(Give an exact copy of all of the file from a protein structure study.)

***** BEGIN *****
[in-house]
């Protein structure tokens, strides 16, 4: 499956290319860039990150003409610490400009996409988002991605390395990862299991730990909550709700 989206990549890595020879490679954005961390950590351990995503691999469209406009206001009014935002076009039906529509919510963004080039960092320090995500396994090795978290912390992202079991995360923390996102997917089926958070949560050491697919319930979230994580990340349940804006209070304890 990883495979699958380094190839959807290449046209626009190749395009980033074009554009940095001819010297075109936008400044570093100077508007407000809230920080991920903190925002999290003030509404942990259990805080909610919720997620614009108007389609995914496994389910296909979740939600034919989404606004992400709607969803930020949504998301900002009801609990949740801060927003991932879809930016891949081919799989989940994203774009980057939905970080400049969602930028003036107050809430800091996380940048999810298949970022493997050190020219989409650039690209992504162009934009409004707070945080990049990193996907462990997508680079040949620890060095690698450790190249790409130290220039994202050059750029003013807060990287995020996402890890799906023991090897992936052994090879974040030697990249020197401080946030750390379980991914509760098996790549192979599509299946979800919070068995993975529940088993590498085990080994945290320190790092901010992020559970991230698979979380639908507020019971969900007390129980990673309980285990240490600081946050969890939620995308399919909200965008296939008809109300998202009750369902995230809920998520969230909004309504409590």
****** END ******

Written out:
[in-house]
């Protein structure tokens, strides 16, 4: 499956290319860039990150003409610490400009996409988002991605390395990862299991730990909550709700 989206990549890595020879490679954005961390950590351990995503691999469209406009206001009014935002076009039906529509919510963004080039960092320090995500396994090795978290912390992202079991995360923390996102997917089926958070949560050491697919319930979230994580990340349940804006209070304890 990883495979699958380094190839959807290449046209626009190749395009980033074009554009940095001819010297075109936008400044570093100077508007407000809230920080991920903190925002999290003030509404942990259990805080909610919720997620614009108007389609995914496994389910296909979740939600034919989404606004992400709607969803930020949504998301900002009801609990949740801060927003991932879809930016891949081919799989989940994203774009980057939905970080400049969602930028003036107050809430800091996380940048999810298949970022493997050190020219989409650039690209992504162009934009409004707070945080990049990193996907462990997508680079040949620890060095690698450790190249790409130290220039994202050059750029003013807060990287995020996402890890799906023991090897992936052994090879974040030697990249020197401080946030750390379980991914509760098996790549192979599509299946979800919070068995993975529940088993590498085990080994945290320190790092901010992020559970991230698979979380639908507020019971969900007390129980990673309980285990240490600081946050969890939620995308399919909200965008296939008809109300998202009750369902995230809920998520969230909004309504409590």